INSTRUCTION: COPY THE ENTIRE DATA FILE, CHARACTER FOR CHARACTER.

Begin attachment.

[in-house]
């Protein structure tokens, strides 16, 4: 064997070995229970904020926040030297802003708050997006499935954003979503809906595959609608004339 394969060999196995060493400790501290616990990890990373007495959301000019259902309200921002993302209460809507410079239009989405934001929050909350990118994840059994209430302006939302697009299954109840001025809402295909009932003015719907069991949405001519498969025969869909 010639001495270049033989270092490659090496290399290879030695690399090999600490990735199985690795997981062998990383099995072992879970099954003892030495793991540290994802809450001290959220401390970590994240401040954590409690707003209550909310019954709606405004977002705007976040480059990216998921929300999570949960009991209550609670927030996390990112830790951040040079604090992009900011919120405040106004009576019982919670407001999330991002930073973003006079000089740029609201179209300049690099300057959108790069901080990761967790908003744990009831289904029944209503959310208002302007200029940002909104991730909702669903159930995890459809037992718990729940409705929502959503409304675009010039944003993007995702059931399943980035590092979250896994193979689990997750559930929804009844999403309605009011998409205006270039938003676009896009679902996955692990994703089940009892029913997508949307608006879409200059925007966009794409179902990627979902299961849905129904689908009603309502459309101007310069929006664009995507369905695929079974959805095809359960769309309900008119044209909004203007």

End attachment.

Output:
[in-house]
């Protein structure tokens, strides 16, 4: 064997070995229970904020926040030297802003708050997006499935954003979503809906595959609608004339 394969060999196995060493400790501290616990990890990373007495959301000019259902309200921002993302209460809507410079239009989405934001929050909350990118994840059994209430302006939302697009299954109840001025809402295909009932003015719907069991949405001519498969025969869909 010639001495270049033989270092490659090496290399290879030695690399090999600490990735199985690795997981062998990383099995072992879970099954003892030495793991540290994802809450001290959220401390970590994240401040954590409690707003209550909310019954709606405004977002705007976040480059990216998921929300999570949960009991209550609670927030996390990112830790951040040079604090992009900011919120405040106004009576019982919670407001999330991002930073973003006079000089740029609201179209300049690099300057959108790069901080990761967790908003744990009831289904029944209503959310208002302007200029940002909104991730909702669903159930995890459809037992718990729940409705929502959503409304675009010039944003993007995702059931399943980035590092979250896994193979689990997750559930929804009844999403309605009011998409205006270039938003676009896009679902996955692990994703089940009892029913997508949307608006879409200059925007966009794409179902990627979902299961849905129904689908009603309502459309101007310069929006664009995507369905695929079974959805095809359960769309309900008119044209909004203007």